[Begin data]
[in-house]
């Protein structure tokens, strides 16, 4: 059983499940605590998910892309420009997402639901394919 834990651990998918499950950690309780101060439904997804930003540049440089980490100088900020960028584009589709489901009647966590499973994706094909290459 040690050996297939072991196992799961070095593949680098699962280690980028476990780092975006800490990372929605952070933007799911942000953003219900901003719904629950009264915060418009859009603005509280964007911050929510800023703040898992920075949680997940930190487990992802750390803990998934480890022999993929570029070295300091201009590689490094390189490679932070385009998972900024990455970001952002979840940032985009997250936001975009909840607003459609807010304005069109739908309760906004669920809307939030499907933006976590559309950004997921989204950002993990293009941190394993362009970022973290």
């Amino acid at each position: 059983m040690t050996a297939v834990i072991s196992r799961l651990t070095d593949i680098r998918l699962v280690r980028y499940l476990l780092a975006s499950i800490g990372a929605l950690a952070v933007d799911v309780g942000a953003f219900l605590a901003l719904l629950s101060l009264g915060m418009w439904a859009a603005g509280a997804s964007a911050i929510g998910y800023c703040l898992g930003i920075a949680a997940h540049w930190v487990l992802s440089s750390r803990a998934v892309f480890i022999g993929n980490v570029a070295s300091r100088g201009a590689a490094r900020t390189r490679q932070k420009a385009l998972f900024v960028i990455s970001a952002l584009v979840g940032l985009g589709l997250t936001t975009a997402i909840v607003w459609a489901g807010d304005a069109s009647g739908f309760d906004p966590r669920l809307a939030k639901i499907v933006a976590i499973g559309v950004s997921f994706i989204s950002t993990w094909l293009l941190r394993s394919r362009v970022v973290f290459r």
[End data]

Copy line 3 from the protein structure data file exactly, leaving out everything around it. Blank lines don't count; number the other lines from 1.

């Amino acid at each position: 059983m040690t050996a297939v834990i072991s196992r799961l651990t070095d593949i680098r998918l699962v280690r980028y499940l476990l780092a975006s499950i800490g990372a929605l950690a952070v933007d799911v309780g942000a953003f219900l605590a901003l719904l629950s101060l009264g915060m418009w439904a859009a603005g509280a997804s964007a911050i929510g998910y800023c703040l898992g930003i920075a949680a997940h540049w930190v487990l992802s440089s750390r803990a998934v892309f480890i022999g993929n980490v570029a070295s300091r100088g201009a590689a490094r900020t390189r490679q932070k420009a385009l998972f900024v960028i990455s970001a952002l584009v979840g940032l985009g589709l997250t936001t975009a997402i909840v607003w459609a489901g807010d304005a069109s009647g739908f309760d906004p966590r669920l809307a939030k639901i499907v933006a976590i499973g559309v950004s997921f994706i989204s950002t993990w094909l293009l941190r394993s394919r362009v970022v973290f290459r």